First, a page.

By Konstantin Ogurchenkov, analyst, Casey Research

Steelmakers and high-tech plays like Tesla have something in common…

They’re rushing to secure nickel.

Why? Nickel is an important input for steelmakers… EV batteries… and more.

And 2021 ended with a 110,000-tonne shortage of nickel, or a 59% drop in nickel’s supply…

Which caused prices to rise 26% last year.

It’s simple supply and demand… and this trend will likely persist this year.

As I’ll show you in a moment, there’s still a lot of room for nickel to run.

But first…

If this is your first time reading the Dispatch, welcome. If you’ve been here before, welcome back.

I’m Konstantin Ogurchenkov, and I’ve been a Casey Research analyst since 2015. I’ve worked under great newsletter editors like Louis James and Doug Casey. And for the past several years, Dave Forest and John Pangere. (In fact, Dave and I are neighbors.)

I’ve learned a lot from them. And now, I want to share some of these money-making skills, as well as the analysis expertise I picked up from the greats.

Today, I’ll show you what to expect from nickel this year… and how to profit.

The Great Shortage

The chart below shows nickel prices in blue and stockpiles at the London Metal Exchange (the LME) in orange. The LME is the biggest hub for base metals and a good benchmark for resource investors worldwide…

The price and warehouse stocks of nickel usually move in opposite directions, as low stockpiles push prices higher.

2021 was a great example:

Chart

Stockpiles fell 59%, leading prices to rise 26%.

The price rise looks robust… But even at $23,000 per tonne, it’s still trading at a huge discount compared to the past bull run.

Back in 2007, nickel prices surged to $54,050 per tonne.

And while stockpiles keep heading lower, prices will rise even further. This will be a major indicator for the metal’s performance this year.

Once stocks start building up again, nickel prices will begin losing steam.

This is unlikely to happen soon… because there’s more and more demand for nickel.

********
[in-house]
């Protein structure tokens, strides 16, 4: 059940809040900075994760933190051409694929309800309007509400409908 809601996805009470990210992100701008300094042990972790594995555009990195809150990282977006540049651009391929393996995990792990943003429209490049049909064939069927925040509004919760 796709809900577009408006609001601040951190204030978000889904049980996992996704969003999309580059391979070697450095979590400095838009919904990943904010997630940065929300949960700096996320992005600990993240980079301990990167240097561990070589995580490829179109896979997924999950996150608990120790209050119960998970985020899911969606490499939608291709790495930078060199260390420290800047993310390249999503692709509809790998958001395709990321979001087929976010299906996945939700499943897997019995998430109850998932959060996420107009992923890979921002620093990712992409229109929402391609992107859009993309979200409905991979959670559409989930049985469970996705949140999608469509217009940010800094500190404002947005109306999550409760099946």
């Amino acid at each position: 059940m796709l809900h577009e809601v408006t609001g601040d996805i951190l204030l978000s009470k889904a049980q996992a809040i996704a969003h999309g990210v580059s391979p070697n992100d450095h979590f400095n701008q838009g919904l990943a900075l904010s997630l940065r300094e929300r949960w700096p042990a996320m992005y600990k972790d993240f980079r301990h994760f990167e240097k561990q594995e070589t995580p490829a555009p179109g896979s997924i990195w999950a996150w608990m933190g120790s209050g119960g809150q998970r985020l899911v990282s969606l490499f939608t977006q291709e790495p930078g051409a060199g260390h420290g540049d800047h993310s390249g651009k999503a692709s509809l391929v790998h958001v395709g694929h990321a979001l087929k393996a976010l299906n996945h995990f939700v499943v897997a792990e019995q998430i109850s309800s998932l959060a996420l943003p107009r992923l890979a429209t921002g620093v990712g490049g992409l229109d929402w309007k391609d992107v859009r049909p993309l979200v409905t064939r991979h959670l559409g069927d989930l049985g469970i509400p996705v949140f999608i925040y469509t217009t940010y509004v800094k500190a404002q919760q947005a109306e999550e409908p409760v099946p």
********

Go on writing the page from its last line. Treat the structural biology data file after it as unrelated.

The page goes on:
That’s why big users like Tesla are scrambling to secure nickel supply.

In fact, my mentor Dave Forest called this back in 2020 (current subscribers can catch up here):

For one thing, high-profile tech firms like Tesla are scouring for nickel supply. As I discussed last month, rumors are swirling about Tesla funding nickel mines in North America.

It took longer than expected, but Tesla went so far as to get supply from an early-stage nickel project:

Chart

It may come online in several years, if the White House gets on board…

Musk vs. Biden

Tesla needs nickel. It’s a vital part of its electric vehicle batteries. 

Nickel demand from batteries will grow from 6.8% (last year) to 16.5% in 2026.

Today, China is the biggest user. But by 2026, the U.S. is expected to lead the space.

But for that to happen, the U.S. needs to create domestic nickel supply.

This is crucial. Because today, the U.S. has only one primary nickel mine running. It’s the Eagle Mine in Michigan.

The White House is backing up everything related to green energy these days. Billions of dollars are going into reducing carbon emissions.

As part of the move, Biden wants the U.S. to be a battery powerhouse… and raw materials, like nickel, copper, and lithium, will make the clean future real.

… Yet his actions aren’t matching up. Recently, the Biden administration cancelled two mineral leases for a proposed nickel-copper mine in Minnesota.

That’s the same state where Tesla secured nickel supply.

Not a great sign… Elon Musk may have to get into new deals outside of the U.S. to keep production going.